How to lead from afar
WHEN OFFICE workers were sent home in the spring of 2020, managers suddenly faced a new challenge: how to supervise teams that were working remotely. While employees are now gradually heading back to their desks, a much greater share will work from home at least occasionally than before the pandemic. A new book, “Leading at a Distance”, by James Citrin and Darleen Derosa of Spencer Stuart, an executive-search firm, attempts to provide some practical tips for managers dealing with staff whom they do not see face to face.
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The authors are not in the gloomy camp that believes remote working is a disaster. They think it can be just as effective as face-to-face work. They point out that the ability to hire people who can work anywhere means that businesses will find it easier to develop more diverse workforces. A study by McKinsey, a consultancy, found that 70% of companies thought remote hiring would help in this respect.
The book offers some useful advice. For starters, keep virtual teams small. The upper threshold seems to be around a dozen. A study found that 37% of low-performing teams had 13 or more members, compared with just 24% of high-performing teams. In addition, the best-performing teams tended to be drawn from one department, such as marketing, rather than from across the firm.
The trickiest part of the manager’s job is building rapport. It is easy for remote workers to feel isolated so supervisors should be in regular contact. But it is a tricky line to walk. There is a difference between checking in to see if someone needs support and constantly monitoring their progress. If team members feel they are being nagged, they will conclude their superiors don’t trust them.
Much communication will be by email, which has its advantages. It is easily shared, can be read several times to aid comprehension and can be referred to long after it is sent. But email also introduces the risk that nuance is lost. The authors cite studies showing that emails perceived to be neutral in tone by the sender are seen as negative by the recipient; and recipients consider neutral those perceived by the sender to be positive.
Mr Citrin and Ms Derosa also warn of the dangers of virtual meetings. Just because it is possible to schedule one does not mean it is necessary or wise to do so. Poorly run meetings do not just waste time, they jeopardise the ability to meet deadlines, adding to workers’ stress. Long meetings should have breaks, which the manager should take responsibility for enforcing. And any meeting should be 20 or 50 minutes long, rather than 30 minutes or an hour, to allow for a gap between sessions in an hourly schedule.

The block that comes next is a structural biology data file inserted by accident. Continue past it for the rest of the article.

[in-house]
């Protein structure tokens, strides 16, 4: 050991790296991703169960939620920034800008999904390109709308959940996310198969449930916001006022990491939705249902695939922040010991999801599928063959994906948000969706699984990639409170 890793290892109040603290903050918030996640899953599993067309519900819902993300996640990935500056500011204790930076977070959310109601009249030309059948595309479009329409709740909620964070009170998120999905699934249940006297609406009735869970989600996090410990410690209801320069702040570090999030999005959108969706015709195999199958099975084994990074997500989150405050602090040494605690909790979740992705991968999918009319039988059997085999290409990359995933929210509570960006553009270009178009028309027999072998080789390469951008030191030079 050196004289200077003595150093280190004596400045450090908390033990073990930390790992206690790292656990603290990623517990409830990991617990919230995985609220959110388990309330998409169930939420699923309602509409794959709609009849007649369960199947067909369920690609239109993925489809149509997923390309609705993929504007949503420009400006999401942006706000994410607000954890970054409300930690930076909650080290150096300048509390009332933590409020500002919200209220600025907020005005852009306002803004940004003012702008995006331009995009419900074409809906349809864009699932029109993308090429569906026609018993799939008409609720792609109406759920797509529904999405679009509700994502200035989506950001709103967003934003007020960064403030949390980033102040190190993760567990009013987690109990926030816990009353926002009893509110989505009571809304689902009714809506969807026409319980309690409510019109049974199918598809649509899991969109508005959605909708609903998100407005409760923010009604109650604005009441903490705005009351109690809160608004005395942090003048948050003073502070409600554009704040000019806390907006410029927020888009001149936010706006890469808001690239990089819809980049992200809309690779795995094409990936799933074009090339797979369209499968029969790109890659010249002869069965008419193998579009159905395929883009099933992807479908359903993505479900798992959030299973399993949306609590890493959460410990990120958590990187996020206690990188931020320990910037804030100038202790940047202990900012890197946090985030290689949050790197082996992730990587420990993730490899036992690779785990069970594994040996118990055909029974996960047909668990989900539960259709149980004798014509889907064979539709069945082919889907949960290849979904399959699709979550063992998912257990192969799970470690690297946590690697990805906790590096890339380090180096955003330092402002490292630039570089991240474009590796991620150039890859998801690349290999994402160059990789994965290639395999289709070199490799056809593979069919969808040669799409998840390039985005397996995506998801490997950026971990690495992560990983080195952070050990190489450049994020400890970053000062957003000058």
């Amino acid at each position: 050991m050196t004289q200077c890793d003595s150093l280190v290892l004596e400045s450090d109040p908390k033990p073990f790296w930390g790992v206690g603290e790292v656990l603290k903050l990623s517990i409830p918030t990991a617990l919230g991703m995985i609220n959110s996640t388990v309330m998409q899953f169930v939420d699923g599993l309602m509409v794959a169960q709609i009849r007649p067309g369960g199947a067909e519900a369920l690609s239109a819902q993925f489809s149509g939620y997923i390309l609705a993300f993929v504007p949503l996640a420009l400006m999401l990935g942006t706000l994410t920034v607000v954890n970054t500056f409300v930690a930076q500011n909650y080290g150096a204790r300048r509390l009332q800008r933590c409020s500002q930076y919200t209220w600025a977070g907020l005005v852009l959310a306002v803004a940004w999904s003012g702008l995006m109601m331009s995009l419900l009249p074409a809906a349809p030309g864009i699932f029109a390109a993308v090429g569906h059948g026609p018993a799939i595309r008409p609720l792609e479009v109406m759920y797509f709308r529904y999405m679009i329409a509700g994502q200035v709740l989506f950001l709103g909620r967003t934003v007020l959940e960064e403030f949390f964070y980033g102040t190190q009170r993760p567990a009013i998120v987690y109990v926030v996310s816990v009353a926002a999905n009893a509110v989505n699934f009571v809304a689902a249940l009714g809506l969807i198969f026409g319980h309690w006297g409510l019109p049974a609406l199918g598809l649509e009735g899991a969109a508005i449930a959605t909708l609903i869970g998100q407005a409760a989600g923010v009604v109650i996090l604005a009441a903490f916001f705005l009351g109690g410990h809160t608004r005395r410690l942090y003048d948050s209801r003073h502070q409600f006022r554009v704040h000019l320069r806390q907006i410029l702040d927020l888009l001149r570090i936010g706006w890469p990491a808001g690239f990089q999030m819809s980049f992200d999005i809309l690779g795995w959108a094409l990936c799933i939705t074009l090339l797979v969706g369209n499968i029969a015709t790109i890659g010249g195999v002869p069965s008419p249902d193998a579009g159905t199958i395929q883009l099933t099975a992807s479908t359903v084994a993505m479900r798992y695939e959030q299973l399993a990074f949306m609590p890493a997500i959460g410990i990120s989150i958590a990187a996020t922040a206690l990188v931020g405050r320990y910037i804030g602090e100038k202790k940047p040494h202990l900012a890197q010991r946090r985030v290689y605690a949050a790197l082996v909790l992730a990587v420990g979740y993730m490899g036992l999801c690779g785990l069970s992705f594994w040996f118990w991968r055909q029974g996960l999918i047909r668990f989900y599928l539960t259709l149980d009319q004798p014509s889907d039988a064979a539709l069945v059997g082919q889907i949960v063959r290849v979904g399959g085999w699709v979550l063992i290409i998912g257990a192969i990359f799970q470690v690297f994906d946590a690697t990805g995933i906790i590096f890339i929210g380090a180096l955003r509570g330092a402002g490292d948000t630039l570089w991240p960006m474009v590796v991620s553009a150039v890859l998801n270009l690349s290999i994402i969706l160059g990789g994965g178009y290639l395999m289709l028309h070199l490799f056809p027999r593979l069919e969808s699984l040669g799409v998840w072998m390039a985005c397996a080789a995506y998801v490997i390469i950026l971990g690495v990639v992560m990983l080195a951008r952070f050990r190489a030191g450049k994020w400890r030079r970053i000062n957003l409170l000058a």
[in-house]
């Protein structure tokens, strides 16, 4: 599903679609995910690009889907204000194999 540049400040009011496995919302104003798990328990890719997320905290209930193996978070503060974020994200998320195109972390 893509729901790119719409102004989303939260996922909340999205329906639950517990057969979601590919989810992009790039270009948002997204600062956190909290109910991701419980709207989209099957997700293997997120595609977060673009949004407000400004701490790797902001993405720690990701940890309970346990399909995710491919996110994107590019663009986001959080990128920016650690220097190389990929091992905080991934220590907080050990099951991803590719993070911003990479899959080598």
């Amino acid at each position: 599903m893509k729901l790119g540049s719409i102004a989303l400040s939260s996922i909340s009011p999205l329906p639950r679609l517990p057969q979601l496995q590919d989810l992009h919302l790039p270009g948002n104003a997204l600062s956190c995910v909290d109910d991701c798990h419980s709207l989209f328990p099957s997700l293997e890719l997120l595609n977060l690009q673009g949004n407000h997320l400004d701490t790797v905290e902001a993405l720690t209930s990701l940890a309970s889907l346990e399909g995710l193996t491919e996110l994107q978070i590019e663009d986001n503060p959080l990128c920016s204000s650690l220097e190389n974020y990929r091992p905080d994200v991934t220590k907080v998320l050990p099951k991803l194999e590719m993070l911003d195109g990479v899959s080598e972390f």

At times, the authors’ advice becomes a little generic. Virtual meetings should have one of four objectives, they argue: to solve problems, make decisions, to gain support or build relationships. Sadly, in Bartleby’s experience, an inventive manager could describe almost all meetings as conforming to at least one of these criteria. Later in the book, they describe the most important characteristics for virtual leaders as including “strong communications and interpersonal skills, initiative, flexibility and the ability to learn and adapt”. Surely these are useful attributes for all leaders, whether operating remotely or not?
And some of the suggestions seem distinctly offbeat. As part of team-building, the authors propose that colleagues display pictures on their bookshelves or give a tour of the kitchen and tell the stories behind the items within it. Much as Bartleby would love to hear about Bagehot’s egg whisk or Schumpeter’s salad spinner, he hopes this idea does not catch on at The Economist. The same goes for the suggestion that virtual festive parties would be enlivened by having staff dress up, with a vote on the best outfit, or for colleagues to submit videos of their children or pets. Pet videos should be confined to YouTube.
A few things must change when people work remotely. But not everything does. Managers will need to make a more determined effort to keep in contact with their staff but those who are good at listening, and who can empathise with how their team members are coping, should still be able to flourish. If, as most people expect, a hybrid model emerges with remote working a couple of days a week, there will be plenty of scope for interaction when managers and team members are both present. What office life doesn’t need is gimmicks. Work colleagues do not need to be treated like game-show contestants.
This article appeared in the Business section of the print edition under the headline “How to lead from afar”